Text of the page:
Kara Goldin 19:18
I love it. So you said you were kind of incubating this idea while you were sitting at the skim and you’re in your spare time. So when you finally launched in November of 2019 How long do you think it took you from the time you actually wrote the business plan to actually you know getting it off the ground?
Kaylin Marcotte 19:41
Yeah, it was about it was once I fully dove and it was pretty quick. It was about beat to nine months to make the product which for me was the steepest learning curve because you know coming from the scale, a lot of the branding marketing, how to make Jane came very naturally but how do you make a thing get it from point A to point B and so the whole world of yeah manufacturing and finding a factory and freight logistics all that was was all new to me So that ends up being taking the longest amount of time and then you know prototyped it found found the right partners on the manufacturing side and ultimately that launched on November 2019 and went right into holiday and and then four months later obviously never could have known what was coming but it was threw us into this whirlwind
Kara Goldin 20:42
it’s crazy I remember when you launch we’re on a group called the list together and I remember you saying that you were We were heading into the holiday season and and you highlighting that you’re just launched this company and I look at it and it was just so so awesome. I was so proud of you and so what do you think was like the key learning curve and you touched on this but you were not doing physical products at the scam right and you were it was very similar to me coming into you know, a physical product I was on America Online in tech and it was Bits and Bytes my entire career and then all of a sudden you know, something I share with entrepreneurs it’s like a whole new level I mean even people that have been entrepreneurs and the non physical world it really is different and there’s things that you have to worry about that you you know just never even thought about and never would have thought timelines and and things so what was kind of the biggest shocker I or aha moment and and sort of the physical world that you just hadn’t really thought about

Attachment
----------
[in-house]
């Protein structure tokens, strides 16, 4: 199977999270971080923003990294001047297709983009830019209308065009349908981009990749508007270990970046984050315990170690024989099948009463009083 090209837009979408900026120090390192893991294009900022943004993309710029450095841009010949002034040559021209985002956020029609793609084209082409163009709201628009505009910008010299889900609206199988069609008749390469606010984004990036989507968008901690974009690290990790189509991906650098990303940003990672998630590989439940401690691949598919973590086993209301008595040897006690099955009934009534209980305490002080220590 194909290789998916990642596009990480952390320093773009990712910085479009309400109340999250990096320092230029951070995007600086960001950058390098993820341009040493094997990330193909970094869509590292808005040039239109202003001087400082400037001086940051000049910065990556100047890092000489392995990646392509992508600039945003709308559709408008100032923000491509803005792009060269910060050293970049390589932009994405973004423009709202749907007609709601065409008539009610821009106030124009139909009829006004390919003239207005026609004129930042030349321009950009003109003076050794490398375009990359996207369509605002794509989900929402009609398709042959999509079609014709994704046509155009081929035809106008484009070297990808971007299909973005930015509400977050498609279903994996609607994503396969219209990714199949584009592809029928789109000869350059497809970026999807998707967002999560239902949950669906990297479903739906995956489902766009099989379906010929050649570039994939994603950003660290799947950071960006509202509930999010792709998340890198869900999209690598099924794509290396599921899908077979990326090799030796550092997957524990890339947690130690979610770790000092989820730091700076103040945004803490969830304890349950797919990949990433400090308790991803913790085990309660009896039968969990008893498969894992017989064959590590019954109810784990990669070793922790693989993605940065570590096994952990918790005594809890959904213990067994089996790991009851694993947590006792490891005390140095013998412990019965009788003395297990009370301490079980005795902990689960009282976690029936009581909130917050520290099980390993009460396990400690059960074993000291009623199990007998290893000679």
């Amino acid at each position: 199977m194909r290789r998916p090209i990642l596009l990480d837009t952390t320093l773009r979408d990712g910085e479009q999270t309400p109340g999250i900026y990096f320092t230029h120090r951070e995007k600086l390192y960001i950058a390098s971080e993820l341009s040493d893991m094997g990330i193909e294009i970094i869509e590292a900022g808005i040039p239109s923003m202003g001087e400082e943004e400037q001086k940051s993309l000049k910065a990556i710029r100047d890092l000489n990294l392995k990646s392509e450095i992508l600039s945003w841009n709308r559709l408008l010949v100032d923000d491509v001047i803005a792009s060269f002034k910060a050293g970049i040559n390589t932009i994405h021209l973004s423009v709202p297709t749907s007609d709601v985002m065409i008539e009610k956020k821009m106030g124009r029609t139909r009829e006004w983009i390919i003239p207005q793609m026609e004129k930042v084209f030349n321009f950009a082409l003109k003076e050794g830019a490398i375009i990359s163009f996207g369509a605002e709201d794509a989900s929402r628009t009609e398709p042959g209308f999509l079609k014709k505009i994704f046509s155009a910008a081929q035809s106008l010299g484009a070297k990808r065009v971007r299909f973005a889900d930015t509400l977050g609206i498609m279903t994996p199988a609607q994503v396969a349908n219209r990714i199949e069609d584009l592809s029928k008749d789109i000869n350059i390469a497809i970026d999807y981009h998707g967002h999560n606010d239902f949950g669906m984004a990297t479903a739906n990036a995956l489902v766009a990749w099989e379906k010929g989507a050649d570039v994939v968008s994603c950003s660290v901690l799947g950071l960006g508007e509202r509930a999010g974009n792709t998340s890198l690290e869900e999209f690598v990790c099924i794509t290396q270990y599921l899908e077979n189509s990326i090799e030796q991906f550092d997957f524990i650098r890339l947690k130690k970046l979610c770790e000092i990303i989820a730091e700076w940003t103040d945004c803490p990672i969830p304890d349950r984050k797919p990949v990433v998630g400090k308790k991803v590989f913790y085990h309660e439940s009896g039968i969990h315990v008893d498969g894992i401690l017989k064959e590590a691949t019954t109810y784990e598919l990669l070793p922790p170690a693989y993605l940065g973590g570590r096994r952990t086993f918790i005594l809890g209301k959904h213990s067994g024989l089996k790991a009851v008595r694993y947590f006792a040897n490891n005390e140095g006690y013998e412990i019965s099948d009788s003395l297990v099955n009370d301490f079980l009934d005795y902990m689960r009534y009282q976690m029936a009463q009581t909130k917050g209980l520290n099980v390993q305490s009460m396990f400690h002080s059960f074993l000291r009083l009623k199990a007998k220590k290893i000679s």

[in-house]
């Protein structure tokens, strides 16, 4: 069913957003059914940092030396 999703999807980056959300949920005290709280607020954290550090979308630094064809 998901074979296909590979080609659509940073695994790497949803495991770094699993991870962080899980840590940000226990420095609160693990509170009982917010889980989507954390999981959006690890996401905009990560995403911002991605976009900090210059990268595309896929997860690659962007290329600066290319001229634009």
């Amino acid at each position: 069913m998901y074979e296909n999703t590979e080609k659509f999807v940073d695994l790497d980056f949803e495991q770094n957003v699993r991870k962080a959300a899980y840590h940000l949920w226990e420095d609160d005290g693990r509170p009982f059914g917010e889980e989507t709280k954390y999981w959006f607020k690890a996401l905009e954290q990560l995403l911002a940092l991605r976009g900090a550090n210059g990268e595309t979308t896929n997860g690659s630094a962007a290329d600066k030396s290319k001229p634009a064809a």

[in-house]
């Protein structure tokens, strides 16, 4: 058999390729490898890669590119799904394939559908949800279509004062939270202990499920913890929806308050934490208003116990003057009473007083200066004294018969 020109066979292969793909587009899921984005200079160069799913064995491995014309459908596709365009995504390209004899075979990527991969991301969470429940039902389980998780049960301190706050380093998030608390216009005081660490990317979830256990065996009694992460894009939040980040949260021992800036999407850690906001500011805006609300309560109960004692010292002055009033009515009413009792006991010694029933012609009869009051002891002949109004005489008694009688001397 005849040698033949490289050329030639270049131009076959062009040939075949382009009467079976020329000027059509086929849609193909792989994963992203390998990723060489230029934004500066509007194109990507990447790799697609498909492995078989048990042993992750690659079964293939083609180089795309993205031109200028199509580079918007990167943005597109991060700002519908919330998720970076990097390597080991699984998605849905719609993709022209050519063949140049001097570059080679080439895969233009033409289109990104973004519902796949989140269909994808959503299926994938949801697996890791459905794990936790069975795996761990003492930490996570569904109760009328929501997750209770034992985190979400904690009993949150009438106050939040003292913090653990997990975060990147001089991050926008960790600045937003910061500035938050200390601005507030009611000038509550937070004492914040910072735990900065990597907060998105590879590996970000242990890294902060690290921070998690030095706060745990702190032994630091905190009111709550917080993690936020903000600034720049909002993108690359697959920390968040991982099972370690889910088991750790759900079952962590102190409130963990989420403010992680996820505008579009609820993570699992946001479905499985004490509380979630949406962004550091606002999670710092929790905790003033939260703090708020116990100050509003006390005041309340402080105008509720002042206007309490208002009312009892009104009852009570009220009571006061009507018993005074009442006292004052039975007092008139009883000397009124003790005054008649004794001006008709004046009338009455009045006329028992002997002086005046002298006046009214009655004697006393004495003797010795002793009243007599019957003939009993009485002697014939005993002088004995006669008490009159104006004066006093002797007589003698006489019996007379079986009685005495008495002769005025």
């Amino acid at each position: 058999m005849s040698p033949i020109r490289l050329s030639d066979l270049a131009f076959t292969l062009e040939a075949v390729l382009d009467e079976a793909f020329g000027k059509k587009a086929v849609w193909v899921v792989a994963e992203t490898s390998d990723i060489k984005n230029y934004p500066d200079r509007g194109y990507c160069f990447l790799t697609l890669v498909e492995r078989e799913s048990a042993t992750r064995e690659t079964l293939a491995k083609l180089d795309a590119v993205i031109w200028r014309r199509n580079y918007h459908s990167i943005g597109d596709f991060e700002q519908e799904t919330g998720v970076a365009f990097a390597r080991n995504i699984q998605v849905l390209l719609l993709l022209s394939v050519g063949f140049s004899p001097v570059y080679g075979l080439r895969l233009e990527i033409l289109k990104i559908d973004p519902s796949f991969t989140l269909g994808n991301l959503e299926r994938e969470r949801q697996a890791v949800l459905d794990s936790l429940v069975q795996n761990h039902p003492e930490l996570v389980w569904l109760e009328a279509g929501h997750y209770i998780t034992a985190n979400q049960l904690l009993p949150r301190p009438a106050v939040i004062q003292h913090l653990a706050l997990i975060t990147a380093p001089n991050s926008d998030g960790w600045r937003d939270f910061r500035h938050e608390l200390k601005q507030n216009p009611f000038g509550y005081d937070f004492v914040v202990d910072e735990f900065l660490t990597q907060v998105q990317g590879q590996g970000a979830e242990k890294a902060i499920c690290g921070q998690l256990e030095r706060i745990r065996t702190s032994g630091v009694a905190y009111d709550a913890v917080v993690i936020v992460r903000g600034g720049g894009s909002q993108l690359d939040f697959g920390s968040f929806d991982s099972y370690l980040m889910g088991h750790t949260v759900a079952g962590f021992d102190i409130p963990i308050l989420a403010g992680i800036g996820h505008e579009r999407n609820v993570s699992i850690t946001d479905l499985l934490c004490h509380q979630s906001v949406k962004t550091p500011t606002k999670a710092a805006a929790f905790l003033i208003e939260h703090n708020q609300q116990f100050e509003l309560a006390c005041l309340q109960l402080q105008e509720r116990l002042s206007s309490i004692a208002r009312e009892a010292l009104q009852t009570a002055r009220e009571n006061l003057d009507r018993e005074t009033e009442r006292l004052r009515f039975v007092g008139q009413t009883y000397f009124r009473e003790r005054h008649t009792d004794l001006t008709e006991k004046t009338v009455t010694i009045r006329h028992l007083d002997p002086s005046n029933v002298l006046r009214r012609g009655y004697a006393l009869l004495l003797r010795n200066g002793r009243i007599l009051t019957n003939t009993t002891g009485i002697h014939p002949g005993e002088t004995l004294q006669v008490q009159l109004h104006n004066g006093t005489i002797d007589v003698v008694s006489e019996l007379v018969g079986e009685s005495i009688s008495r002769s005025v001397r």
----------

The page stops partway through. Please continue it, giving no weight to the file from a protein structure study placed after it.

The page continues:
Kaylin Marcotte 21:55
ever so many I mean definitely just finding the right factor you know, I guess I just assumed like there must be directory or the lists event you know, of course there are people out there who make things I want to make a thing like how hard could it be to find them and really finding the right partner you know, all of our packaging each component of our puzzle kit is custom and so people who you know, we’re working with those materials and also willing to do to do a different version and create them custom for us. And then also you know, minimum order quantities Okay, we find the right factory and they’re like great, you have to order 300,000 of them I can’t do that right so you know just every step of the way like alright so how what can we work out how do we you know, kind of just creative problem solving every every step and and trying to get them to a yes and certainly as a pre you know pre launch when they don’t even know if it’s really worth the time to like staff the factory for you, you know, you’re unproven as a brand. So that was definitely hit a lot of road bumps there and then, you know, free we wish you the Suez Canal, you just never know and I remember the first time our product was stuck on the boat. And you know, our freight forwarder was like it’s here. It’s out the port. They’re just not docking it and I’m like, What do we got to do? Like who I’ll go down to the port do we got to like grease someone like tell me what to do? Like that’s it like you wait, there’s like how can this not be in my control and anything that’s you know, at this game, okay, tight deadline, you pull an all nighter, you just like there’s a lot more within your control when it’s digital. And you know, when it’s something that you kind of have the power to execute on in the I found that the accepting when I can’t control and that the timelines, you know, what they say like renovating a house, it’s always going to be take longer and cost more. So having just yeah, that kind of just rules of thumb and learning, you know, the right questions to ask the right timelines to put into place. Has has certainly been a steep learning curve.
Kara Goldin 24:30
So you get through a great holiday season, you’re off to the races, everything’s going great. Suddenly COVID hits, right. I mean, it’s insane. And so what so what did you do at this moment? I mean, what, how did you think about your business? How did you survive? How did you grow all of those questions?
Kaylin Marcotte 24:59